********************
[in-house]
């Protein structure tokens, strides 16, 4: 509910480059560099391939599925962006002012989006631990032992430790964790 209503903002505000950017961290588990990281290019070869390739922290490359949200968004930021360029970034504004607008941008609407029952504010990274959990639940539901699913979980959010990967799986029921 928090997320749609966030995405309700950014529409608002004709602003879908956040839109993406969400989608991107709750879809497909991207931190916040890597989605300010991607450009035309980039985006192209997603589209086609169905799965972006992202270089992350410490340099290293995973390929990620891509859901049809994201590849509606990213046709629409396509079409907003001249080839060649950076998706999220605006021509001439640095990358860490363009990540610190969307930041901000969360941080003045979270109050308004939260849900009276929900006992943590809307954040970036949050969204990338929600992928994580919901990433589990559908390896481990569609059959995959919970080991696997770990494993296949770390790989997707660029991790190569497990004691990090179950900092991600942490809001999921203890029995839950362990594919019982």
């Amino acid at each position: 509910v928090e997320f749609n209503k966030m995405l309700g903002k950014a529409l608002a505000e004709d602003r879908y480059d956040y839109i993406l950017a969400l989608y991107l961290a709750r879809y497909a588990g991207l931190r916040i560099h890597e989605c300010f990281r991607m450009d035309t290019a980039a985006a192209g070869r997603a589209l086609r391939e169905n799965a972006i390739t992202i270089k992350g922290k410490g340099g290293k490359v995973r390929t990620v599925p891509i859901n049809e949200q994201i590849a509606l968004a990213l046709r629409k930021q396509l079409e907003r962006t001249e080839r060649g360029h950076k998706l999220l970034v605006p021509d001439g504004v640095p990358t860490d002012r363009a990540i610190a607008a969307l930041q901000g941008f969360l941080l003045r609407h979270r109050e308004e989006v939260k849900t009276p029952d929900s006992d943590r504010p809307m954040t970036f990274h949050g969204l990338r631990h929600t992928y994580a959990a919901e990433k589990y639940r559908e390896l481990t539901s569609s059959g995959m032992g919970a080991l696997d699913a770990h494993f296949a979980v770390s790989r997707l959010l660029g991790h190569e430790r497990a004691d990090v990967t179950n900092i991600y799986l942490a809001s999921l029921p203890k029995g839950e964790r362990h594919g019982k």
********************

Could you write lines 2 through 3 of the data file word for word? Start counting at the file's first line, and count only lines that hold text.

């Protein structure tokens, strides 16, 4: 509910480059560099391939599925962006002012989006631990032992430790964790 209503903002505000950017961290588990990281290019070869390739922290490359949200968004930021360029970034504004607008941008609407029952504010990274959990639940539901699913979980959010990967799986029921 928090997320749609966030995405309700950014529409608002004709602003879908956040839109993406969400989608991107709750879809497909991207931190916040890597989605300010991607450009035309980039985006192209997603589209086609169905799965972006992202270089992350410490340099290293995973390929990620891509859901049809994201590849509606990213046709629409396509079409907003001249080839060649950076998706999220605006021509001439640095990358860490363009990540610190969307930041901000969360941080003045979270109050308004939260849900009276929900006992943590809307954040970036949050969204990338929600992928994580919901990433589990559908390896481990569609059959995959919970080991696997770990494993296949770390790989997707660029991790190569497990004691990090179950900092991600942490809001999921203890029995839950362990594919019982």
């Amino acid at each position: 509910v928090e997320f749609n209503k966030m995405l309700g903002k950014a529409l608002a505000e004709d602003r879908y480059d956040y839109i993406l950017a969400l989608y991107l961290a709750r879809y497909a588990g991207l931190r916040i560099h890597e989605c300010f990281r991607m450009d035309t290019a980039a985006a192209g070869r997603a589209l086609r391939e169905n799965a972006i390739t992202i270089k992350g922290k410490g340099g290293k490359v995973r390929t990620v599925p891509i859901n049809e949200q994201i590849a509606l968004a990213l046709r629409k930021q396509l079409e907003r962006t001249e080839r060649g360029h950076k998706l999220l970034v605006p021509d001439g504004v640095p990358t860490d002012r363009a990540i610190a607008a969307l930041q901000g941008f969360l941080l003045r609407h979270r109050e308004e989006v939260k849900t009276p029952d929900s006992d943590r504010p809307m954040t970036f990274h949050g969204l990338r631990h929600t992928y994580a959990a919901e990433k589990y639940r559908e390896l481990t539901s569609s059959g995959m032992g919970a080991l696997d699913a770990h494993f296949a979980v770390s790989r997707l959010l660029g991790h190569e430790r497990a004691d990090v990967t179950n900092i991600y799986l942490a809001s999921l029921p203890k029995g839950e964790r362990h594919g019982k």